It is an object of the invention to provide a method of managing cardiac rhythm by periodic stimulation of the diaphragm, either directly, or through such stimulation of a patient's phrenic nerve.

This summary and objectives of the invention are provided to enable quick comprehension of the nature of the invention. A more thorough understanding of the invention may be obtained by reference to the following detailed description of the preferred embodiment of the invention in connection with the drawings.

BRIEF DESCRIPTION OF THE DRAWINGS

FIG. 1, mentioned briefly above, depicts a human chest cavity.

FIG. 2 depicts a block diagram of a first embodiment of the method of the invention.

FIG. 3 depicts a block diagram of a second embodiment of the method of the invention.

In FIGS. 2 and 3 stimulation connections for both PIDS (direct to diaphragm; and PNS (direct to phrenic nerve) are shown.

FIG. 4 depicts a system diagram using ECG and heart sound-related information to set a timing interval for the method of the invention.

DETAILED DESCRIPTION OF THE PREFERRED EMBODIMENTS

The basic concept of this invention is to use timed stimulation of the phrenic nerve in order to effect, through that stimulation, mechanical pulse activity in the diaphragm, which activity is useful to provide pumping assist to the heart at the onset of a heart-pumping cycle. In a broad sense, the invention contemplates using electrical stimulation of some appropriate anatomical structure, such as a selected portion directly of the diaphragm, or of the diaphragm via the phrenic nerve, which structure is capable of producing a mechanical impulse that is deliverable at the appropriate location, or locations, to the heart for the purpose of assisting, in an appropriately timed fashion, the beginning of blood pumping in a heart-pumping cycle. We will refer to this stimulation both, and interchangeably, as pacing-induced diaphragmatic stimulation (PIDS), mentioned above, and as phrenic nerve stimulation (PNS), also mentioned above. It should be understood that such reference consistently applies alternately, and in combination, to both specific locations of stimulation.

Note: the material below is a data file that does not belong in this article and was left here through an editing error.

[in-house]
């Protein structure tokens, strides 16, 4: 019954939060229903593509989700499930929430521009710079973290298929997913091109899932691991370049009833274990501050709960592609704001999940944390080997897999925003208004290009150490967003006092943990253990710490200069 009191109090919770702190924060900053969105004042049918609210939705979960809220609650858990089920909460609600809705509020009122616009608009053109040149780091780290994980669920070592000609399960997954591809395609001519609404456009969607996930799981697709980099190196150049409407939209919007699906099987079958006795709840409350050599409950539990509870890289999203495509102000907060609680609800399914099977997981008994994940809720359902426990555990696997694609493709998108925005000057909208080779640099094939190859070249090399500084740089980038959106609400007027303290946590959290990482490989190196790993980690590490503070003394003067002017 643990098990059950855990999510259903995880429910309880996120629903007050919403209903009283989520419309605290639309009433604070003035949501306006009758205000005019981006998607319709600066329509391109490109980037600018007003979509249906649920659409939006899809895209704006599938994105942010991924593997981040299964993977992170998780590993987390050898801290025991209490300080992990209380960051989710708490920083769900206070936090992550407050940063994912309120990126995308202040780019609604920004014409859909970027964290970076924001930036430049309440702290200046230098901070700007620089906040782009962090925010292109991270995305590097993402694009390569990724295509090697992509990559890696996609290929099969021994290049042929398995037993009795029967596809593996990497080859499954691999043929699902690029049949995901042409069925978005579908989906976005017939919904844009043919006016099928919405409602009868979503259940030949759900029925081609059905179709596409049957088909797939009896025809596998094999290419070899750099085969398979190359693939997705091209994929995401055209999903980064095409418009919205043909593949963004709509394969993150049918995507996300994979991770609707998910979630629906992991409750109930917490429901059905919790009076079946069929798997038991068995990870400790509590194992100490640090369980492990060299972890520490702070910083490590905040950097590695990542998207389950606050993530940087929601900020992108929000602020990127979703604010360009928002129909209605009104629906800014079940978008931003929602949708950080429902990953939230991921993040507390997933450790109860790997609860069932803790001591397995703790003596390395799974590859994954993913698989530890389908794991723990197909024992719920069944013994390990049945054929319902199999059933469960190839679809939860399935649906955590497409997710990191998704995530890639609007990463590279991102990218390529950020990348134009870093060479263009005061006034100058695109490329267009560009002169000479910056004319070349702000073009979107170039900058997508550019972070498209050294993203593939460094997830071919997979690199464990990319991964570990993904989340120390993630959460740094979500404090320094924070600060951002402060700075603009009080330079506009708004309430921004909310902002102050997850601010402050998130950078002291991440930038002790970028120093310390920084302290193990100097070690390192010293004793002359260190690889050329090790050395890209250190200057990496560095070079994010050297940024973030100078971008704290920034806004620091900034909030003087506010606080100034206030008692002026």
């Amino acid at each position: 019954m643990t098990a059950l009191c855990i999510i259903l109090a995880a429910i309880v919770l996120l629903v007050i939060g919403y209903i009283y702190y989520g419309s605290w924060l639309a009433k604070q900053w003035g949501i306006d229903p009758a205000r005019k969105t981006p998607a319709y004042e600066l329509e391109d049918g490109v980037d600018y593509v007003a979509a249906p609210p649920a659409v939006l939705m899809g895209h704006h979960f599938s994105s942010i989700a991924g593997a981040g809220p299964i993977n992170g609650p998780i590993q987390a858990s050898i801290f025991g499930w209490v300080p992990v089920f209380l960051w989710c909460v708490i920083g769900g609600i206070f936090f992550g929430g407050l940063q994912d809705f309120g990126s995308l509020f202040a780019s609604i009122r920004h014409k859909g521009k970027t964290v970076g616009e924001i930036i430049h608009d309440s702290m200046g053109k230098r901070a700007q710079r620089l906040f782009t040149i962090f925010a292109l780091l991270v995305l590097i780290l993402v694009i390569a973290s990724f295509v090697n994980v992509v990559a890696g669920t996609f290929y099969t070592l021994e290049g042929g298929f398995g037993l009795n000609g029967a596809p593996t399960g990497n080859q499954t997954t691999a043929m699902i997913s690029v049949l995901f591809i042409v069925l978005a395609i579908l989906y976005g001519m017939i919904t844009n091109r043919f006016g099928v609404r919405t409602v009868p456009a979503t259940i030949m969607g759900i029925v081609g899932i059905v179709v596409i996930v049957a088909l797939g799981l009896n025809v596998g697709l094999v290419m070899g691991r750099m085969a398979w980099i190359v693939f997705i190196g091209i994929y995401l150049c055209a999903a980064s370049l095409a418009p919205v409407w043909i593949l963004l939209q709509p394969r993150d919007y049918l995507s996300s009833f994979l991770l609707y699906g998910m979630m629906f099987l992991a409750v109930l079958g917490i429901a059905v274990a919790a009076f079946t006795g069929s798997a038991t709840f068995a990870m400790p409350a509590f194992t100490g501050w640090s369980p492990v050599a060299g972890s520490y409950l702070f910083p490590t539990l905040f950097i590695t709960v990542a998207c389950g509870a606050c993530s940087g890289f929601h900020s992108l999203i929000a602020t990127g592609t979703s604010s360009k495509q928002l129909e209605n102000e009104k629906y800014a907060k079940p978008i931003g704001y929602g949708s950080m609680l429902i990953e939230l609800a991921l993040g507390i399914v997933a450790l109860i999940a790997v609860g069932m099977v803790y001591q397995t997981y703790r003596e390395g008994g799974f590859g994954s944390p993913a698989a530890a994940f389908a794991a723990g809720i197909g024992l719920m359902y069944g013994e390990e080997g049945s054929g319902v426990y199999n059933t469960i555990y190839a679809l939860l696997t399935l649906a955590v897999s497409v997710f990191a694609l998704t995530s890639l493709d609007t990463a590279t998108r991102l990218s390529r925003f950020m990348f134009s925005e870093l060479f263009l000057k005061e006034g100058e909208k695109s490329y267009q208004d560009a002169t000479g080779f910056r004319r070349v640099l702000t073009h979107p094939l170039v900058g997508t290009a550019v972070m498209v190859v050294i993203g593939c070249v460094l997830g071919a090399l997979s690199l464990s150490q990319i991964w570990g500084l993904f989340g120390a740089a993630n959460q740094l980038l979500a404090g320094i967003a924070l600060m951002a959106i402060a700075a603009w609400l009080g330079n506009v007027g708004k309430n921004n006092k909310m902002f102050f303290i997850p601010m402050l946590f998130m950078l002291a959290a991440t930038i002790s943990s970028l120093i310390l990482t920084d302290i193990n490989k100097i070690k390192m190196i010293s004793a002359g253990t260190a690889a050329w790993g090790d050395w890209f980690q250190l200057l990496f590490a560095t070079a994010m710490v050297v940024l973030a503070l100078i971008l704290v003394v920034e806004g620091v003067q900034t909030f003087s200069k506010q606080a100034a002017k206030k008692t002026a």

PIDS/PNS may be used to enhance the systolic performance of the heart, if the amplitude of the stimulation and the timing of the pulse with respect to the intrinsic or paced activation of the left and right ventricles, are well controlled in either an open or closed control loop.